The Days and Nights of Claire

By Zaira Mae Calub
Fiction

I opened my eyes and, once again, found myself alone in my room. The shutters were partly drawn, and some of the morning sunshine slipped through it to become thin strips of light on the floor.

I sat up, feeling the stickiness on my naked body. The stickiness that came from the bodily fluids we had shared the previous night. I could also feel the pain in my breasts, which he had squeezed and pinched so hard, and the raw pain in between my legs from his playing with me all night.

I didn’t want any of it, but there was nothing I could do. He dominated me.

I got up and saw how messed up the bed was. Along with the tangled sheets were the things he had needed to heighten his pleasure. The “toys” were there. I didn’t even know how many times they had been used on my body. Along with these toys were photographs and a handkerchief. They were hers. The girl he was obsessed with.

Pictures of her he had taken from her social media accounts and a handkerchief of hers he had somehow gotten hold of. He would look at the photographs while using my body for his lustful needs. The handkerchief he would put over his nose from time to time.

He was crazy, I knew, but so was I for letting him stay in my life.

I got into the bathroom to take a shower, the memories flashing in my mind as the cold water consumed my body.

I could still remember when I was a helpless little girl. My parents died, and I had to live with my aunt, who abused me. Nobody knew about it. At first I was clueless about what she was doing repeatedly to me. I got older and learned that it was hideous. However, there was no one I could talk to about it, and I didn’t see what the point was, so I just let her do it whenever she wanted.

I never liked it. I hated it. I hated her.

I was twelve when he showed up. I always thought of him as a strong boy, ready to protect me.

When my aunt and I were waiting for the traffic light to turn red so that we could cross the road, he just showed up from nowhere and pushed her in front of a speeding truck. She died immediately. There were no other witnesses.

That was the day I was freed from her, thanks to him.

However, since the day my aunt died, he never left me. That psychopath. He’d be there from time to time, dominating my body while I couldn’t do anything but let him. He had killed my aunt and taken over.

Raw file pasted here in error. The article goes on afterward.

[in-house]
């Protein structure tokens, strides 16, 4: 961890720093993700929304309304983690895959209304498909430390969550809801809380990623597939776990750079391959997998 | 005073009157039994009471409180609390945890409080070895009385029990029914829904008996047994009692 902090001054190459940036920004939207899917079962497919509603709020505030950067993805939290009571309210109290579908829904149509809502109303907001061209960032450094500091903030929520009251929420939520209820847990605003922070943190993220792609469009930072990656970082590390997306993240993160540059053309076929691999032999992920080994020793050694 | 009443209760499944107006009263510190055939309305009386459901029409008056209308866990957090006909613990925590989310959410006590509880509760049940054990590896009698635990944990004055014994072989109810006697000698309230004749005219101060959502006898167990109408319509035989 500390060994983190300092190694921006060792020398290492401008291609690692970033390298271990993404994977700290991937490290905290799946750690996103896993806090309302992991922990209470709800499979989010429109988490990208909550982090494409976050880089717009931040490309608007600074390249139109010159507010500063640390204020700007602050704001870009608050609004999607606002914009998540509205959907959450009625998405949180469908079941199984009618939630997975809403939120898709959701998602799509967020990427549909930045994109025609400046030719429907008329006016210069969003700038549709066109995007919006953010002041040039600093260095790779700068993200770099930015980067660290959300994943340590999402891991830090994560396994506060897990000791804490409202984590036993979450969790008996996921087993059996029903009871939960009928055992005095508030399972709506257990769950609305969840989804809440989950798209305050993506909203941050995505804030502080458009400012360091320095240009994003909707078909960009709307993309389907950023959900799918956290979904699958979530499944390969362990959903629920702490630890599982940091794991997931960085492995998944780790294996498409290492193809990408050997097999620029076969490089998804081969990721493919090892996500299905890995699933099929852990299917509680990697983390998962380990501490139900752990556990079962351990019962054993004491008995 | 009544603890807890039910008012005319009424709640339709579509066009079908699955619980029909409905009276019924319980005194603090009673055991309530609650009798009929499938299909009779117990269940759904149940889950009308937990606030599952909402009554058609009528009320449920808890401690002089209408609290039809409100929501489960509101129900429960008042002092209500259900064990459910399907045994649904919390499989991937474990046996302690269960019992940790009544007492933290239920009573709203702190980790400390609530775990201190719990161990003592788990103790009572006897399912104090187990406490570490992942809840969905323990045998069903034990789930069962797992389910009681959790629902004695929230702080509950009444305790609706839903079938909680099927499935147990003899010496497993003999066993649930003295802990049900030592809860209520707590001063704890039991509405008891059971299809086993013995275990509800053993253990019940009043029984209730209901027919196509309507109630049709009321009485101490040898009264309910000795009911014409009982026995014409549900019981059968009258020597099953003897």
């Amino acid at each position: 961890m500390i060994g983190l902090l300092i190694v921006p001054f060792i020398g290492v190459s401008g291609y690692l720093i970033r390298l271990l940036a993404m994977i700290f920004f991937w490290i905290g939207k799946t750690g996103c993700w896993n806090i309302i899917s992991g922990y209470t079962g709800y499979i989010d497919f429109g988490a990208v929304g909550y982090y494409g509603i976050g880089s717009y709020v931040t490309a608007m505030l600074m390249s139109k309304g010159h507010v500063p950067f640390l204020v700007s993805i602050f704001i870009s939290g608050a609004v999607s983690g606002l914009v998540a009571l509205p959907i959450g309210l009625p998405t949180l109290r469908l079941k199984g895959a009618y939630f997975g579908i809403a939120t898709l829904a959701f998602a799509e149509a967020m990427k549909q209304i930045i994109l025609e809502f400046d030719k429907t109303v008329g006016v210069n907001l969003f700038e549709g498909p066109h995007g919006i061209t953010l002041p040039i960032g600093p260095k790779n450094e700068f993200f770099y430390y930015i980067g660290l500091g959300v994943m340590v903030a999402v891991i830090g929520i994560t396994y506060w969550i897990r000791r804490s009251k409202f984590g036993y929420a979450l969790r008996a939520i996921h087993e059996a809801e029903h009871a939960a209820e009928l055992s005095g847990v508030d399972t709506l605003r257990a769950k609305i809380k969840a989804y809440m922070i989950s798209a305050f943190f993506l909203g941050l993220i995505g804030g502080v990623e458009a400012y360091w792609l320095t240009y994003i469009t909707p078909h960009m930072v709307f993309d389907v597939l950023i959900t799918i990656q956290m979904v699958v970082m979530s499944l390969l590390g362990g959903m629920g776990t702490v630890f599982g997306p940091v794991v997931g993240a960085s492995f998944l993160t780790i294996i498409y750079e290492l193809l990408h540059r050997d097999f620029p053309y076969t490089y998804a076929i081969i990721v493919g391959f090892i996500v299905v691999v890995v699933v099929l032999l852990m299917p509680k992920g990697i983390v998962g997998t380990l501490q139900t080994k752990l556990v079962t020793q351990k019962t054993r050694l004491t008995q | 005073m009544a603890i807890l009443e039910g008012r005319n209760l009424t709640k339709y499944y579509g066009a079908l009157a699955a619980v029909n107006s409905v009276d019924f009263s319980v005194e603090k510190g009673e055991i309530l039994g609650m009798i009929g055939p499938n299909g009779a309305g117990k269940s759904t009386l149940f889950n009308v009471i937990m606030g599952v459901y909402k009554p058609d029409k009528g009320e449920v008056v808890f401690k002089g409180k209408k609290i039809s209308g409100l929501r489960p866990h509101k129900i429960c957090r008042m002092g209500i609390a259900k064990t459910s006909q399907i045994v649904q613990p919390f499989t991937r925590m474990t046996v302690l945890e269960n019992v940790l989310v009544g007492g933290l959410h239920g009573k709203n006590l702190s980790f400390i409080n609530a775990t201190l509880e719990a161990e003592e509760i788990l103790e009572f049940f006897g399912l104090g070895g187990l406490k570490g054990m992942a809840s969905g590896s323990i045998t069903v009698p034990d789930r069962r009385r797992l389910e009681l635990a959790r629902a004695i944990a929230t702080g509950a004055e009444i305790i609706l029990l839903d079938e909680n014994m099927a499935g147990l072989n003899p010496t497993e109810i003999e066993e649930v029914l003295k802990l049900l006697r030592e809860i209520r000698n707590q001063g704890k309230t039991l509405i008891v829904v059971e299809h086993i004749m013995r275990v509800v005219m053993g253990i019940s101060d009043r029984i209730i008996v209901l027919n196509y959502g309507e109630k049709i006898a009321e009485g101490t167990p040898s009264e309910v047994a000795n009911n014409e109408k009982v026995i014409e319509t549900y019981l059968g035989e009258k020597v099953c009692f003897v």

I got dressed and went out for a walk.

I brought some of his money. He always had money, and I didn’t know where it came from.

I had no money of my own. I didn’t work. I wanted to be a nurse when I was little, but since I was molested, my self-esteem was shattered. I didn’t have the courage to apply for a job. I didn’t even like talking to people. Money was another reason why I was dependent on him.

I walked down the suburban road out of that house he called home, or at least based on the Home Sweet Home doormat that must have never been washed since it was laid down on the front doorstep.

I could feel my legs ache a bit in every step, but I managed to hide it.

I didn’t really know where they would lead me, until I passed by the university where she was studying. I guessed that because of the uniform she was wearing in some of the pictures.

It was peaceful, or perhaps it was the morning. I still found schools and universities quite inviting. It had been a long time since the last time I sat in a room filled with people my age. Lately I had been only doing it in my imagination—joking with others, building friendship, learning with them, growing older with them. In reality, the only person I had grown older with was he.

I slipped out of my daydream and entered a coffee shop. Here I would have my pancake, coffee, and anything I could pick up from the magazine rack. The rest of the morning I would spend here until it was time for lunch, and by then I must move to a fast-food restaurant.

But fate had other plans.

As I was finishing my pancake, the door of the coffee shop burst open, the chimes tinkling.

It was a woman my age, wearing a white shirt tucked in her tight jeans. Her hair was pulled into a ponytail, and her face was frantic. Her eyes were scanning the room, and they stopped at me. “You!” she said.

I was scared. She rushed to me.

“Ma’am, please do not disturb our customers,” a waitress told her.

But the ponytail girl was already face to face with me, her eyes wide and pleading. She held my hands. “Can I have some of your time, please?” she said. “Do you have free time, an hour or so, Miss? Please please pleeease . . .”